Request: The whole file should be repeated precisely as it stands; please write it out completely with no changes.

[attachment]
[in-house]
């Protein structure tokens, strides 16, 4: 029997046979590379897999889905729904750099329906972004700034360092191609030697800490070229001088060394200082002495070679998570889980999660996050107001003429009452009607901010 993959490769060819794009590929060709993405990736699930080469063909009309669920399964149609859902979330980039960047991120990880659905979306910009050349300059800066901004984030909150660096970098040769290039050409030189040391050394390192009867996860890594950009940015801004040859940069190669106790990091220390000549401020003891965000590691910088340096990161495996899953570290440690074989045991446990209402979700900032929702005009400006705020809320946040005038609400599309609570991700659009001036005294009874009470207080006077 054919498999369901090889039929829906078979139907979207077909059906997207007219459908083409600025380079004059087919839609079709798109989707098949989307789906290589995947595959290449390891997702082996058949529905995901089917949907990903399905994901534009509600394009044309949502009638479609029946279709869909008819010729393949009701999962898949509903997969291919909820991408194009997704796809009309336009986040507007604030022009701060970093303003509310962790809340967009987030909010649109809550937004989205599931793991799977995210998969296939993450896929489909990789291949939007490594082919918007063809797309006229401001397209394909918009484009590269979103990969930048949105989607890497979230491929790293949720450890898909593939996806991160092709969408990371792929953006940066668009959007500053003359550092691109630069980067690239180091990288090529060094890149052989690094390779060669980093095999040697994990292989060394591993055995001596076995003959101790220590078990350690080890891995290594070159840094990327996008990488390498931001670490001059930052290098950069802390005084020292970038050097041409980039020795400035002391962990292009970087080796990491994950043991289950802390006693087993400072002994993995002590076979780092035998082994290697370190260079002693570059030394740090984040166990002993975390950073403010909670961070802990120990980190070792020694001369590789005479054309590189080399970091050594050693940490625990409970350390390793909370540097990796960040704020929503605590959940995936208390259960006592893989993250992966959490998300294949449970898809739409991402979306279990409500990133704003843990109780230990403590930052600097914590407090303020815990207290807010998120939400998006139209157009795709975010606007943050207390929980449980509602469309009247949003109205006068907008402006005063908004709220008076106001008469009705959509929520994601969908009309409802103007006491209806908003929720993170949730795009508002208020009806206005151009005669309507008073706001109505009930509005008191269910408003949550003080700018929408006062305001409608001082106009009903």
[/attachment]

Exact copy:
[in-house]
């Protein structure tokens, strides 16, 4: 029997046979590379897999889905729904750099329906972004700034360092191609030697800490070229001088060394200082002495070679998570889980999660996050107001003429009452009607901010 993959490769060819794009590929060709993405990736699930080469063909009309669920399964149609859902979330980039960047991120990880659905979306910009050349300059800066901004984030909150660096970098040769290039050409030189040391050394390192009867996860890594950009940015801004040859940069190669106790990091220390000549401020003891965000590691910088340096990161495996899953570290440690074989045991446990209402979700900032929702005009400006705020809320946040005038609400599309609570991700659009001036005294009874009470207080006077 054919498999369901090889039929829906078979139907979207077909059906997207007219459908083409600025380079004059087919839609079709798109989707098949989307789906290589995947595959290449390891997702082996058949529905995901089917949907990903399905994901534009509600394009044309949502009638479609029946279709869909008819010729393949009701999962898949509903997969291919909820991408194009997704796809009309336009986040507007604030022009701060970093303003509310962790809340967009987030909010649109809550937004989205599931793991799977995210998969296939993450896929489909990789291949939007490594082919918007063809797309006229401001397209394909918009484009590269979103990969930048949105989607890497979230491929790293949720450890898909593939996806991160092709969408990371792929953006940066668009959007500053003359550092691109630069980067690239180091990288090529060094890149052989690094390779060669980093095999040697994990292989060394591993055995001596076995003959101790220590078990350690080890891995290594070159840094990327996008990488390498931001670490001059930052290098950069802390005084020292970038050097041409980039020795400035002391962990292009970087080796990491994950043991289950802390006693087993400072002994993995002590076979780092035998082994290697370190260079002693570059030394740090984040166990002993975390950073403010909670961070802990120990980190070792020694001369590789005479054309590189080399970091050594050693940490625990409970350390390793909370540097990796960040704020929503605590959940995936208390259960006592893989993250992966959490998300294949449970898809739409991402979306279990409500990133704003843990109780230990403590930052600097914590407090303020815990207290807010998120939400998006139209157009795709975010606007943050207390929980449980509602469309009247949003109205006068907008402006005063908004709220008076106001008469009705959509929520994601969908009309409802103007006491209806908003929720993170949730795009508002208020009806206005151009005669309507008073706001109505009930509005008191269910408003949550003080700018929408006062305001409608001082106009009903």